Pittsburgh is first the U.S. airport to use robotic ultra-violet cleaning
In response to COVID-19, airports and other public spaces are searching for ways to enhance traditional cleaning methods.
Pittsburgh's cleaning robot. Credit: Beth Hollerich
Pittsburgh International Airport (PIT) has become the first U.S. airport to deploy autonomous robotic cleaners with integrated ultra-violet lights.
Researchers believe UV-C rays, which have previously been used to sanitise hospital rooms, can be successfully applied in other high-traffic settings, like airports.
The application of ultra-violet – in collaboration with Carnegie Robotics – is part of an airport-wide approach as airport officials look to innovate the way infrastructure is disinfected.
The self-driving robots will assist the airport clean its floors in an ultra-efficient manner.
Katherine Karolick, Senior Vice President of Information Technology at Pittsburgh International Airport, said: “Passengers don’t just want to see a clean airport – they want to know it’s clean and they want to know it’s safe. Ultra-violet robots have been used in hospitals as a way to disinfect and kill microorganisms, so it is definitely something that makes sense for an airport.”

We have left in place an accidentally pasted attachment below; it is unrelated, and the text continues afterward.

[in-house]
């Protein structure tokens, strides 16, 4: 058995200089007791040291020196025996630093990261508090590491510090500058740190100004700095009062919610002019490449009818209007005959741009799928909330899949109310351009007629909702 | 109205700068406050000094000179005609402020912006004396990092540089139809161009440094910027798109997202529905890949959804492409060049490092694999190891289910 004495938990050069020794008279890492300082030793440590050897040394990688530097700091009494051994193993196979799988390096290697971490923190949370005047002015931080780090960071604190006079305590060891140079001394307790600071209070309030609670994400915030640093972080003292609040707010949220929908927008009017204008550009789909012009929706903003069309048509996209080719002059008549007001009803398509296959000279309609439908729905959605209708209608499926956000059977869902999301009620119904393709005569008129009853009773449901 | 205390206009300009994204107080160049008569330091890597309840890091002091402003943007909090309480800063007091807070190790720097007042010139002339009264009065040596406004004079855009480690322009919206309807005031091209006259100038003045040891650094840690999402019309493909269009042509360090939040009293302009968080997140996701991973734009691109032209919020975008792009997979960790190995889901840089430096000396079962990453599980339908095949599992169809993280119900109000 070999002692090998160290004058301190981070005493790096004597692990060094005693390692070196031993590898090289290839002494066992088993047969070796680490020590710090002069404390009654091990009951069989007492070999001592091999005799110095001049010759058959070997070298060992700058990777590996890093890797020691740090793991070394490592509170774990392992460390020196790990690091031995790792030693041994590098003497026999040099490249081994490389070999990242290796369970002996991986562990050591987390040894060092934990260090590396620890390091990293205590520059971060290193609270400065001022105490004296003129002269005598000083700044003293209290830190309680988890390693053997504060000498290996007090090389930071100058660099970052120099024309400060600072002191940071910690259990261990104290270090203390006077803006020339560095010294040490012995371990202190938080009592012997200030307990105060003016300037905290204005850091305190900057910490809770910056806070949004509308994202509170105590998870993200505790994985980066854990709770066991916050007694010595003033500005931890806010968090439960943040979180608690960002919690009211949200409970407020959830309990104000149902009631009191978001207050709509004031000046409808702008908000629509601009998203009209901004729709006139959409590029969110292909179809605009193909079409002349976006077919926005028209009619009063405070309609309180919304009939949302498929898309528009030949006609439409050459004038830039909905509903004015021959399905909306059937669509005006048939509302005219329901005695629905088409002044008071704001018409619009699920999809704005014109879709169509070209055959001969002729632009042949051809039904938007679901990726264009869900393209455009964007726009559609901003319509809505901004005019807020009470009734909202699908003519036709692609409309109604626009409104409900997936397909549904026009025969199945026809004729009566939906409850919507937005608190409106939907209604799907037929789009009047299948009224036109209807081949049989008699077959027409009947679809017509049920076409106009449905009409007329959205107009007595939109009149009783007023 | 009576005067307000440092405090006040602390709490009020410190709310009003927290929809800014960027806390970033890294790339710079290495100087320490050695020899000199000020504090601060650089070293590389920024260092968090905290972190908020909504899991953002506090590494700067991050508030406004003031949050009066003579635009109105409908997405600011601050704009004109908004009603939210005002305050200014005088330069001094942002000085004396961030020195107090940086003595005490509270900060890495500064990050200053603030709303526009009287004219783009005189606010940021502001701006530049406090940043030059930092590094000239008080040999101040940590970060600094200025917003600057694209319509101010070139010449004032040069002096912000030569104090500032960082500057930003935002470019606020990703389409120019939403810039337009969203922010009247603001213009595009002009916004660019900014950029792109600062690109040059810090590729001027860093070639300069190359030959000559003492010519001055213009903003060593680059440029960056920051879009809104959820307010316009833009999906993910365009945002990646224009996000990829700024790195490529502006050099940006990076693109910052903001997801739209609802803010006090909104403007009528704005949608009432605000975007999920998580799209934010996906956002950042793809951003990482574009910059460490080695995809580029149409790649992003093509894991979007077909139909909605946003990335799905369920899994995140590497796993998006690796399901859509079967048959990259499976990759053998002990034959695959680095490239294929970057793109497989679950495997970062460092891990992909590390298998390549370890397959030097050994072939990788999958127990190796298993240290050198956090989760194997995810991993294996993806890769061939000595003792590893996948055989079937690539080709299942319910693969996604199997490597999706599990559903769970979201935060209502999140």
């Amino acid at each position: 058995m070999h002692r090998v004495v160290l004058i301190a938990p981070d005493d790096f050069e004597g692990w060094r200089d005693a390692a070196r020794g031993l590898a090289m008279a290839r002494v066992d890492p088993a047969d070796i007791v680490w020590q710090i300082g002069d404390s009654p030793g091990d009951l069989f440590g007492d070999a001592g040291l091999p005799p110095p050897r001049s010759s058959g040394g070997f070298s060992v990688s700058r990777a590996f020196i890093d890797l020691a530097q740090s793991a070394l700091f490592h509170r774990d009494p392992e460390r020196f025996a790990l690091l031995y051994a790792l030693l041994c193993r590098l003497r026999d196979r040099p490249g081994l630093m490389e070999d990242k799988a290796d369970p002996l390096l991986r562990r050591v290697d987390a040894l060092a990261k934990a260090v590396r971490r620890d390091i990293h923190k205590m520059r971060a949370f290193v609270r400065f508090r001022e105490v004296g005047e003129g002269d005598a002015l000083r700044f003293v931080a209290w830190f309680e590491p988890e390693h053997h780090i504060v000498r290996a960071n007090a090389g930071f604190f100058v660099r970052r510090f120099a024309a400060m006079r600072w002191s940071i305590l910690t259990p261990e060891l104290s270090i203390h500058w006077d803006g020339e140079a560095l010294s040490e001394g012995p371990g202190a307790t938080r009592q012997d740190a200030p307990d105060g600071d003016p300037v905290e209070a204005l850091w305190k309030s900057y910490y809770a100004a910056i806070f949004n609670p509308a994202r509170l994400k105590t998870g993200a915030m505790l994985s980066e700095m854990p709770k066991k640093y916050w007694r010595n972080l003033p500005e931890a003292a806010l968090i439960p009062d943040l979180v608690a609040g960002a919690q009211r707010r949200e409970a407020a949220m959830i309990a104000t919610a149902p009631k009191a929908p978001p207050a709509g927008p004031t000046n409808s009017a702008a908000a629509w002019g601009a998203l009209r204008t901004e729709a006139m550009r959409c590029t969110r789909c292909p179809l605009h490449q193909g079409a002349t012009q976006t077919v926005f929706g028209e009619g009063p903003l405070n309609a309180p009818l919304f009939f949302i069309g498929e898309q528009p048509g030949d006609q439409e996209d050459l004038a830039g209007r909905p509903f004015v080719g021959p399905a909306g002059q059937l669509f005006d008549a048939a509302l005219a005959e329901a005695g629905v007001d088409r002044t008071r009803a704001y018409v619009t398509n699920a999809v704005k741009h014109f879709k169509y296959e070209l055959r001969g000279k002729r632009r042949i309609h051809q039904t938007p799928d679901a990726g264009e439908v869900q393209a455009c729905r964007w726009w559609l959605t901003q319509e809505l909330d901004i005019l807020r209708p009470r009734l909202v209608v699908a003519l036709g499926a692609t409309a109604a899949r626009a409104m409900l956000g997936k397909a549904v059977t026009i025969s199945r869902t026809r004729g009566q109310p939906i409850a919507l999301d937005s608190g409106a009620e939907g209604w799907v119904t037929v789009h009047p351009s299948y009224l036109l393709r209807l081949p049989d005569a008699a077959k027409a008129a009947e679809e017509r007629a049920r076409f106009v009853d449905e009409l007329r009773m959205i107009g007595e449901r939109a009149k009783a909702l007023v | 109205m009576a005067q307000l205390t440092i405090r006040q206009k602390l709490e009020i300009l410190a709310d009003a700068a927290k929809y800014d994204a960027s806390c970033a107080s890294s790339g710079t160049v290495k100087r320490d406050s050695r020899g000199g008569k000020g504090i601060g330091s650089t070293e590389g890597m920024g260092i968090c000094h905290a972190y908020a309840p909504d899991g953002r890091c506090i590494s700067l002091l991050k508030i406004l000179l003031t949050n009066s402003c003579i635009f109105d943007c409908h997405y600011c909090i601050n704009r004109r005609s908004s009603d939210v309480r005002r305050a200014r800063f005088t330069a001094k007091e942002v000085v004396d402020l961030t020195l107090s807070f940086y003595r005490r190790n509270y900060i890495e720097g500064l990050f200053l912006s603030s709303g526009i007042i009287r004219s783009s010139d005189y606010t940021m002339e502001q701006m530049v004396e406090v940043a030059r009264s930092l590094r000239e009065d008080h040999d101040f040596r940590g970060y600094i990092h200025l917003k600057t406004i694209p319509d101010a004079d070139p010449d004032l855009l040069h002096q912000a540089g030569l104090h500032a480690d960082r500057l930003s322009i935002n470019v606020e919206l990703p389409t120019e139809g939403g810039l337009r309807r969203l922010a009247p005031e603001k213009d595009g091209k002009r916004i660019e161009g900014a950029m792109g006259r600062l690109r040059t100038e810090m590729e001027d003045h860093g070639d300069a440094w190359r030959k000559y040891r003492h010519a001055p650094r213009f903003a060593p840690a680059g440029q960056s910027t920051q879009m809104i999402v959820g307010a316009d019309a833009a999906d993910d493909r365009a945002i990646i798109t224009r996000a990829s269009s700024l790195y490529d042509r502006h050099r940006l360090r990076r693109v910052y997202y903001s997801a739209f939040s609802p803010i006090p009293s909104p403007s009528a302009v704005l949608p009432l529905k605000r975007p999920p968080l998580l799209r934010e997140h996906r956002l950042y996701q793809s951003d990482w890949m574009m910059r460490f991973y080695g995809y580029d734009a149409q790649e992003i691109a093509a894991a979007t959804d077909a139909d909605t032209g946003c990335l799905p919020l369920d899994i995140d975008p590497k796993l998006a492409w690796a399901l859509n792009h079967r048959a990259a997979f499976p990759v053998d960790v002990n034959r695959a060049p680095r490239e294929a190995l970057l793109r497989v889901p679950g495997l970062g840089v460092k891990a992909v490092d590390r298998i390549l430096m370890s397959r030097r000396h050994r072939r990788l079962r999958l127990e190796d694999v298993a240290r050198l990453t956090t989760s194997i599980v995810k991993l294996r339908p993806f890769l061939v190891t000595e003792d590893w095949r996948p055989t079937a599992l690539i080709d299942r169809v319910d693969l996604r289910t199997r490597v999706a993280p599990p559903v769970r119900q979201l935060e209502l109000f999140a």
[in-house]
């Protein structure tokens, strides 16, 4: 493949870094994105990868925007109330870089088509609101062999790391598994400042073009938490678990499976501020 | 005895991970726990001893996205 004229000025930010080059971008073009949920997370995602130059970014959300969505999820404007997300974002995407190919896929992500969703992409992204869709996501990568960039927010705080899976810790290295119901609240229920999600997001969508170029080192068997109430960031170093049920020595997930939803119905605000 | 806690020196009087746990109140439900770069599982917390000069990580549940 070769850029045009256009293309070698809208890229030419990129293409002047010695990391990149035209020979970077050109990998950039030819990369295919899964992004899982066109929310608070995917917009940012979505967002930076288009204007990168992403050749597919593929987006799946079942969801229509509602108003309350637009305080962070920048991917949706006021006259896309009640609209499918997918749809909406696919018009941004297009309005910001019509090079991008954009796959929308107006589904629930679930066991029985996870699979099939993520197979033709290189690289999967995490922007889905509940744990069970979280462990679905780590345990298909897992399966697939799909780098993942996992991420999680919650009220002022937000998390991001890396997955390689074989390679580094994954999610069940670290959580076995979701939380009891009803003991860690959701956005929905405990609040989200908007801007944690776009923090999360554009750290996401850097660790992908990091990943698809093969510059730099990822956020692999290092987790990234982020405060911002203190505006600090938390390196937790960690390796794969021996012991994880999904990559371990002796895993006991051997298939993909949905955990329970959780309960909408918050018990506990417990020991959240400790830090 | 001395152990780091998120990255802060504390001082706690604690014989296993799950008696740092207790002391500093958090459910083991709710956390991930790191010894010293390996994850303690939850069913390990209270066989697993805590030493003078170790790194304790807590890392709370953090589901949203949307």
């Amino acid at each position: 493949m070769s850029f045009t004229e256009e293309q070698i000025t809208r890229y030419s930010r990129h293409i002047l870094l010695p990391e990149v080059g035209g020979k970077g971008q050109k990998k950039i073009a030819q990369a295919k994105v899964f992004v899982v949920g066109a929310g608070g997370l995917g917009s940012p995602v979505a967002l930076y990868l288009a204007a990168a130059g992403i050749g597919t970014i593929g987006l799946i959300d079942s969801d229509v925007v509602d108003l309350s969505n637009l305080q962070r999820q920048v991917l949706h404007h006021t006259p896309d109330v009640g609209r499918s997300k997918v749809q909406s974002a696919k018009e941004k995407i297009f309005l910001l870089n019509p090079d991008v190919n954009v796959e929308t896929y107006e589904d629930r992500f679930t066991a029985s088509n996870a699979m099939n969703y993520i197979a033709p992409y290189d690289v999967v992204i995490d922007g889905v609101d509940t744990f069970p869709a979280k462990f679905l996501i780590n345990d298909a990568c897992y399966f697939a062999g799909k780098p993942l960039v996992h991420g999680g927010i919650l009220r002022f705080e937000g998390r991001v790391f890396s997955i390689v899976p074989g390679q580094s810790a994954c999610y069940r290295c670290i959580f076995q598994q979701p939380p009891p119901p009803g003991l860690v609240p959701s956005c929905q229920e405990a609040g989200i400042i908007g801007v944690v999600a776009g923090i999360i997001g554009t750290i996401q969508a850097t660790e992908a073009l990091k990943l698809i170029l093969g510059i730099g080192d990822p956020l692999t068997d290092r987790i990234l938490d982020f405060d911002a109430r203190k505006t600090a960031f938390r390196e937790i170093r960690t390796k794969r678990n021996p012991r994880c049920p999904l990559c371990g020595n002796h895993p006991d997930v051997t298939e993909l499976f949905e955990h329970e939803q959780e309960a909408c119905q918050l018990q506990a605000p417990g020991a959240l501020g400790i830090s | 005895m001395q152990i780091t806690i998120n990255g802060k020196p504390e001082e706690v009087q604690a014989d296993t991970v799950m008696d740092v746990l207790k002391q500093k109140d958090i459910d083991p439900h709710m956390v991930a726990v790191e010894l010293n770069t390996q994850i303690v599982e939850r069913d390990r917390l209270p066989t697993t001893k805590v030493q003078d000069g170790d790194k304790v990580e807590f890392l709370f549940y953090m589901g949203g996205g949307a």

The machines scour the floor surface with 88 pounds per square inch of water pressure. Chemical disinfectant can be added to the process and then ultra-violet rays pass over, creating three different levels of cleaning.
Carnegie Robotics’ Chief Financial Officer, Daniel Beaven, said: “An airport, as a particular application space, is very representative of a lot of public spaces: High traffic, big open areas, reflective surfaces, a lot of safety concerns.”
Researchers will examine the floor surface after the ultra-violet scrubber passes over it to determine if any microorganisms remain.
A staff member will drive the robot around the outside edge of an area and the onboard computer saves it to memory. Then the robot is programmed to automatically clean the entire area. Stereo cameras mounted on the front detect obstacles, including people, and will stop the machine immediately if its path is obstructed.
The water supply will need to be changed after approximately 150 minutes and the battery recharged after six hours.
“The health and safety of airport staff and the travelling public is always the top priority,” said Pittsburgh International Airport CEO, Christina Cassotis. “We know that restoring confidence in travel is going to be key to the industry recovery. That’s why we’re incorporating world-leading Pittsburgh technology as part of the solution.”